The Trump administration bills tax reform as a way to spur job creation and restore the middle class. But fiddling with tax rates won’t solve the underlying crisis that’s been brewing for decades: Our failure to invest in future entrepreneurs–the engines of job creation.
Lyneir Richardson wears two hats, as an entrepreneur and an academic. Since 2014, he’s been executive director of Rutgers Business School’s Center for Urban Entrepreneurship and Economic Development, a program that supports women and people of color who are starting their own ventures. He’s also CEO of Chicago TREND, which offers financing and consulting to retail developers in Chicago’s low-income neighborhoods.
No money, no growth. Without robust small businesses on the South and West sides, joblessness will continue to plague neighborhoods, experts say.
That's the message from a recent report by the U.S. Senate Committee on Small Business & Entrepreneurship, which found that access to capital remains the primary issue affecting growth of minority-owned businesses nationwide. Only 16 percent of small-business loans went to women in 2013, and less than 2 percent of black-owned businesses received loans that year, the report says.
Minority entrepreneurs represent some of the fastest-growing segments of business in the United States today, and make up about 17.5 percent of all employers in the country. Yet they often face a dilemma when it comes to marketing their product: How do they appeal to the widest possible audience while also banking on their background and directing services to the communities they came from?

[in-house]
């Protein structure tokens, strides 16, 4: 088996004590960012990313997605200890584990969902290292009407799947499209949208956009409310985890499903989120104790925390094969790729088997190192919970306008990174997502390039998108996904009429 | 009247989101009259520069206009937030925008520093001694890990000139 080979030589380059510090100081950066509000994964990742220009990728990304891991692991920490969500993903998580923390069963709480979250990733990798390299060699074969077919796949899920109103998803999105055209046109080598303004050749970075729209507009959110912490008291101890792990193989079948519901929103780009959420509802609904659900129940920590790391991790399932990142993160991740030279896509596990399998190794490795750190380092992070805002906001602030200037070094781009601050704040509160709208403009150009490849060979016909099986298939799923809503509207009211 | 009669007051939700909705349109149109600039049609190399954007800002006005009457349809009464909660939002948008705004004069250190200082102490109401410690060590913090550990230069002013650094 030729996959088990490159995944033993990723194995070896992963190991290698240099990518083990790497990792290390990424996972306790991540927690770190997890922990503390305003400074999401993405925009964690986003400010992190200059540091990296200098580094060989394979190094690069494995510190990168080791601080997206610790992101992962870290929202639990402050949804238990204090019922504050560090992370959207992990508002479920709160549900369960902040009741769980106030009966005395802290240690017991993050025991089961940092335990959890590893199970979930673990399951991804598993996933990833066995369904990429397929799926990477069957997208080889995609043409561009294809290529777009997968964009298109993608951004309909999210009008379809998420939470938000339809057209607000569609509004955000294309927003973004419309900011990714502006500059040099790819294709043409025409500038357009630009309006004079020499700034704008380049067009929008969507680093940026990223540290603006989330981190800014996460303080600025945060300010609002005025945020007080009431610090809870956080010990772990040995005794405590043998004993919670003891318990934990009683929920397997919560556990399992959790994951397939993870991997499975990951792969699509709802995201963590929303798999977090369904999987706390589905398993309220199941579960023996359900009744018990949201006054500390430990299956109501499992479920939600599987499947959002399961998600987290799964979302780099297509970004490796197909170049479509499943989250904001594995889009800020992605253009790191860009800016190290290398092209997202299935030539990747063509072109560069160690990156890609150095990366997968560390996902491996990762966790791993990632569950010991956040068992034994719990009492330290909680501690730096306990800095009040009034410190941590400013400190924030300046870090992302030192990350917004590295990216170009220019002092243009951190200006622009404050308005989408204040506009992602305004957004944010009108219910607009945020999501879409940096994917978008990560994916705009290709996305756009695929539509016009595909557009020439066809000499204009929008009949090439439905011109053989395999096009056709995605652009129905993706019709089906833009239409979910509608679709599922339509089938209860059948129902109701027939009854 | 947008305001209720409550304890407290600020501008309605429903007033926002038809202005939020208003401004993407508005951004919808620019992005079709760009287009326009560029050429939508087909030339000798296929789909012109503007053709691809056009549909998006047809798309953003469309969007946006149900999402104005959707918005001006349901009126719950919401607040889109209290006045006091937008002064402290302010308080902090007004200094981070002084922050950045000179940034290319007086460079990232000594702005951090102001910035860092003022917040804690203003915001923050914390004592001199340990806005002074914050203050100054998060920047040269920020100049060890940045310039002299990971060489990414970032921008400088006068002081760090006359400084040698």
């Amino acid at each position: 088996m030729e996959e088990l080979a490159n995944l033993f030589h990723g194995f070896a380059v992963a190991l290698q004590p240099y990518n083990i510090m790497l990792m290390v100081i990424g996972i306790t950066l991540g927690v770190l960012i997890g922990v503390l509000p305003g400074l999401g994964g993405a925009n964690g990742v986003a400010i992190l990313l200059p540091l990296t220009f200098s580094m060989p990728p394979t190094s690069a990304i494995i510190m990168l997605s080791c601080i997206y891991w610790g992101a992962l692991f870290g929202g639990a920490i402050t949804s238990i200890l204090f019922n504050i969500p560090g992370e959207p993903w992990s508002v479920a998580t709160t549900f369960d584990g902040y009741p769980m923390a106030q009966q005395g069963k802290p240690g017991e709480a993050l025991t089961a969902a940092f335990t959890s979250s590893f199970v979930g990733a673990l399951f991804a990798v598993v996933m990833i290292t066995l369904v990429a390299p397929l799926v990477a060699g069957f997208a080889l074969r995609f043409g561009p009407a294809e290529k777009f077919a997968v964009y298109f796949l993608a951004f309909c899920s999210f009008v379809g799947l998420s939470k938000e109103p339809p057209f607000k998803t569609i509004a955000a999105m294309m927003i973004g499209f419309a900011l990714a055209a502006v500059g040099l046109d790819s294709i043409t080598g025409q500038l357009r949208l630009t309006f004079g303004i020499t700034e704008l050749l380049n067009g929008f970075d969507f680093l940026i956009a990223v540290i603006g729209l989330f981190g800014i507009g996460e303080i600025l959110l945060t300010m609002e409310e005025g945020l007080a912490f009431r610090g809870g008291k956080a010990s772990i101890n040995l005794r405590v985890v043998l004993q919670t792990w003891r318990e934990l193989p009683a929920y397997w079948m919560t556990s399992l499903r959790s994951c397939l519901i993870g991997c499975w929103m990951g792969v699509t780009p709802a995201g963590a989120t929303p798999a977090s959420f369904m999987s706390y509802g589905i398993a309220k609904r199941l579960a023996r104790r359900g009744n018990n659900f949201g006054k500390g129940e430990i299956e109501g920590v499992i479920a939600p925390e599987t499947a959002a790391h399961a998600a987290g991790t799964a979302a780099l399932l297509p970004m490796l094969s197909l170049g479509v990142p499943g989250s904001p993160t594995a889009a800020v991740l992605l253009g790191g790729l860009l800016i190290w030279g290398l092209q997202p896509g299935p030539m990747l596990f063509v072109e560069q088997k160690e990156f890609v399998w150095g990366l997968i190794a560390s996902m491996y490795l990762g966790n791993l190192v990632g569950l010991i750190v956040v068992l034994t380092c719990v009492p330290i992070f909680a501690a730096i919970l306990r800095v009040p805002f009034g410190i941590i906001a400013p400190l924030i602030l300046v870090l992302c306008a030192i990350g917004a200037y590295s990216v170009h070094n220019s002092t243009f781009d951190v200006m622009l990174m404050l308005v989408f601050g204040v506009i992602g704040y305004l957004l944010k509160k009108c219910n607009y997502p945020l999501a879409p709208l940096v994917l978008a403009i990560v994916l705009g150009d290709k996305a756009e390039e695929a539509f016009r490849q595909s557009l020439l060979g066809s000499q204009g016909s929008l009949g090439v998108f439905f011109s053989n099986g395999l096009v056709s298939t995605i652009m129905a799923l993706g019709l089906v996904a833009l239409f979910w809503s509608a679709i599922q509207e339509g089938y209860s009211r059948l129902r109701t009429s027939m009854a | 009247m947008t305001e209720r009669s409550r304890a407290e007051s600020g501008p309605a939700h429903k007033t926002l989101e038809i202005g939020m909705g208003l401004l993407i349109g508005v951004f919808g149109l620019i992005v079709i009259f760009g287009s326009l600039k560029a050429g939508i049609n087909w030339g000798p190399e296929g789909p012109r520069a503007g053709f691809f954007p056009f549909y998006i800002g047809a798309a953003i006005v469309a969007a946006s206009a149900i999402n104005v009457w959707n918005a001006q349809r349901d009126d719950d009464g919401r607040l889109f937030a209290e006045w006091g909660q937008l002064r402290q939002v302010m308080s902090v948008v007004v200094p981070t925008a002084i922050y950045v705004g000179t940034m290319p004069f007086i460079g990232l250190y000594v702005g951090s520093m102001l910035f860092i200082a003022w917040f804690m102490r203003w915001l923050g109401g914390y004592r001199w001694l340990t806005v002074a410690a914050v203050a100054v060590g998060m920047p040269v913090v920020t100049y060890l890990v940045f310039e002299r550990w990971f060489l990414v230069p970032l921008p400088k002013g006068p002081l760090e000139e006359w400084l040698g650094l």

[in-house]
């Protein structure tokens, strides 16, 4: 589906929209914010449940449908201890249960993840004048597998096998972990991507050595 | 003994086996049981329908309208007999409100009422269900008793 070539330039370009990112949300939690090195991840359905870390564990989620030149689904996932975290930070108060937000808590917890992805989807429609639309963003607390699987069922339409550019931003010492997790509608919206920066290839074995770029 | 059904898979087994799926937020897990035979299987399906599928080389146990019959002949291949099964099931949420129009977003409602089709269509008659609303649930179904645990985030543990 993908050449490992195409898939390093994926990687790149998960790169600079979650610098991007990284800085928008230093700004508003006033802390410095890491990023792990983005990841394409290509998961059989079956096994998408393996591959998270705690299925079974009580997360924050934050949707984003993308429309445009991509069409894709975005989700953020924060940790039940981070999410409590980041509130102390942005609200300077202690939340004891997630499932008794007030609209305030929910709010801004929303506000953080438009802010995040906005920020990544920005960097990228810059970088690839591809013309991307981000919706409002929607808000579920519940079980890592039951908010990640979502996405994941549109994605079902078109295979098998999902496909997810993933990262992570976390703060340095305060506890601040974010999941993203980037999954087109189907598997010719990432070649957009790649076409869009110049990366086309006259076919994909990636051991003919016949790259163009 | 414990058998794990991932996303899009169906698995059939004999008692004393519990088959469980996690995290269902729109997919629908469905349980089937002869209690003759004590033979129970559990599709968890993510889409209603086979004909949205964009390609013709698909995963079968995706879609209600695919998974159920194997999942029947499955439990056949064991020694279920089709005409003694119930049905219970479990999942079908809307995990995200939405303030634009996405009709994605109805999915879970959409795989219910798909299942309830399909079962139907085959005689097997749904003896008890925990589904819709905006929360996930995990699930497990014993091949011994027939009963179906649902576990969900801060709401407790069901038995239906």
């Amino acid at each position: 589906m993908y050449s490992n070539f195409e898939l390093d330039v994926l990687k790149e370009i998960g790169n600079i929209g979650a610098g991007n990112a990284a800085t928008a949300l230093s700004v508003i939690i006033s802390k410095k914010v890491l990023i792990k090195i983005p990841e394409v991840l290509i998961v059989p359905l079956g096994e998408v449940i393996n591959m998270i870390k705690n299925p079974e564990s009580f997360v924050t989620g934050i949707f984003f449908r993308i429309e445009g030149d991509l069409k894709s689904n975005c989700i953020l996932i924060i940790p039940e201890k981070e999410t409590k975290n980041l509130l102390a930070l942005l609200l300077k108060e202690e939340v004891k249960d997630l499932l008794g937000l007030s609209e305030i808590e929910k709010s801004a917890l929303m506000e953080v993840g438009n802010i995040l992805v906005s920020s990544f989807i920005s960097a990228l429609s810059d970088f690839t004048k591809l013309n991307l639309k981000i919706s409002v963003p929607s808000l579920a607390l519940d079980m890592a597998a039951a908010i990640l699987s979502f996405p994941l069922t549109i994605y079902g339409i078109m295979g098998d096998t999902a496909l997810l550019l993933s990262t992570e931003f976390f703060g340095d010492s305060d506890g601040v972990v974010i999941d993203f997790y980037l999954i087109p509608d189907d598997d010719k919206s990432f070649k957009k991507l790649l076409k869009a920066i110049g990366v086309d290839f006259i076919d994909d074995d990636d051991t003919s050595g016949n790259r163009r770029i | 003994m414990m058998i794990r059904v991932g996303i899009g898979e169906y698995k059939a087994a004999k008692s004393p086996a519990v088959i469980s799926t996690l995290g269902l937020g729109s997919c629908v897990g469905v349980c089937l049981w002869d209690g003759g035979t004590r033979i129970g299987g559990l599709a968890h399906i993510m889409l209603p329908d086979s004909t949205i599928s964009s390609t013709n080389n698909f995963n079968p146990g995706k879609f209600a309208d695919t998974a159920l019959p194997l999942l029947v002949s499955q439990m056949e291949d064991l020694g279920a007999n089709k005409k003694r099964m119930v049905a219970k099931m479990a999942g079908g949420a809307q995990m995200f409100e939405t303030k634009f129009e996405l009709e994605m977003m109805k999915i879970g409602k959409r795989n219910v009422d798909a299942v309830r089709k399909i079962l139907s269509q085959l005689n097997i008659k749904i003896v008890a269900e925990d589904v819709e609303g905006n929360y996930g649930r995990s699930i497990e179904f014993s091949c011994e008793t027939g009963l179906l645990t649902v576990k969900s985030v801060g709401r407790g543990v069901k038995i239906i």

Today, Octavio Blanco of CNN Money took a look at the negative impact that short-term financing—known as merchant cash advances—have on small businesses, and the alternative solutions that CDFIs provide.
Business owner Abraham Dalu came to Minnesota for the work — not the weather.
The toxicologist was born and raised in Oromia, a region of Ethiopia in East Africa. In pursuit of religious freedom, he fled the former Soviet Union, where he was studying on a government scholarship, to the United States as a refugee in the 1980s. He earned a doctorate in toxicology and made a career for himself doing research in a federal lab and for private companies.
Black owned banks in the United States have been in existence for much longer than many of us might think. Founded on March 2, 1889 and opened on April 3, 1889, The Savings Banks of the Grand Fountain United Order of True Reformers was the first Black owned bank in the US. Although this was the first bank chartered in the US, the Capitol Savings Bank of Washington, D.C. Was the first to open its doors on October 17, 1888.
While Seattle is above average in the percentage of businesses owned by people of color, the great majority of those businesses — 73 percent — have Asian ownership.
Blacks and Hispanics make up about 15 percent of the population in the Seattle metro area — but they own less than 5 percent of the businesses, according to data released Thursday by the Census Bureau. Whites and Asians, on the other hand, are overrepresented as local business owners.
Government officials, business leaders and community members gathered in Arcadia, California on Wednesday, August 31 to announce the upcoming 17th Annual Asian Small Business Expo. Organized annually by the Asian Pacific Islander Small Business Program (API SBP), the expo on Saturday, September 10 bears the theme, “Recipes for Growth.” Activities that day include a women’s entrepreneur panel and workshops to guide business owners and aspiring entrepreneurs on how to succeed in their respective fields.